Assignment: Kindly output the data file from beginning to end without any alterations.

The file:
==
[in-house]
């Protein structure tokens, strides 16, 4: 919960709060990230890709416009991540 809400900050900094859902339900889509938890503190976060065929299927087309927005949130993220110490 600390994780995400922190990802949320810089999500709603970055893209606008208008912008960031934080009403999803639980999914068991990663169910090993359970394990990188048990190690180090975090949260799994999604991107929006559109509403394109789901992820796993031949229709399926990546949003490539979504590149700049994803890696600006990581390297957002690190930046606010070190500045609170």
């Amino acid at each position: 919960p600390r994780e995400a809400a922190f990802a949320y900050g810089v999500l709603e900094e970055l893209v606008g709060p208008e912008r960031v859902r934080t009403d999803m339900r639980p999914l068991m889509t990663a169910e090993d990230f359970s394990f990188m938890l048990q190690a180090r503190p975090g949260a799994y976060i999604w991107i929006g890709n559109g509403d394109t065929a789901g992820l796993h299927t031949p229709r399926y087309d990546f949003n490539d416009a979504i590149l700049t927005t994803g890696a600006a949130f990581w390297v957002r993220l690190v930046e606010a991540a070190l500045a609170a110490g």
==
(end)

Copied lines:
[in-house]
């Protein structure tokens, strides 16, 4: 919960709060990230890709416009991540 809400900050900094859902339900889509938890503190976060065929299927087309927005949130993220110490 600390994780995400922190990802949320810089999500709603970055893209606008208008912008960031934080009403999803639980999914068991990663169910090993359970394990990188048990190690180090975090949260799994999604991107929006559109509403394109789901992820796993031949229709399926990546949003490539979504590149700049994803890696600006990581390297957002690190930046606010070190500045609170």
């Amino acid at each position: 919960p600390r994780e995400a809400a922190f990802a949320y900050g810089v999500l709603e900094e970055l893209v606008g709060p208008e912008r960031v859902r934080t009403d999803m339900r639980p999914l068991m889509t990663a169910e090993d990230f359970s394990f990188m938890l048990q190690a180090r503190p975090g949260a799994y976060i999604w991107i929006g890709n559109g509403d394109t065929a789901g992820l796993h299927t031949p229709r399926y087309d990546f949003n490539d416009a979504i590149l700049t927005t994803g890696a600006a949130f990581w390297v957002r993220l690190v930046e606010a991540a070190l500045a609170a110490g």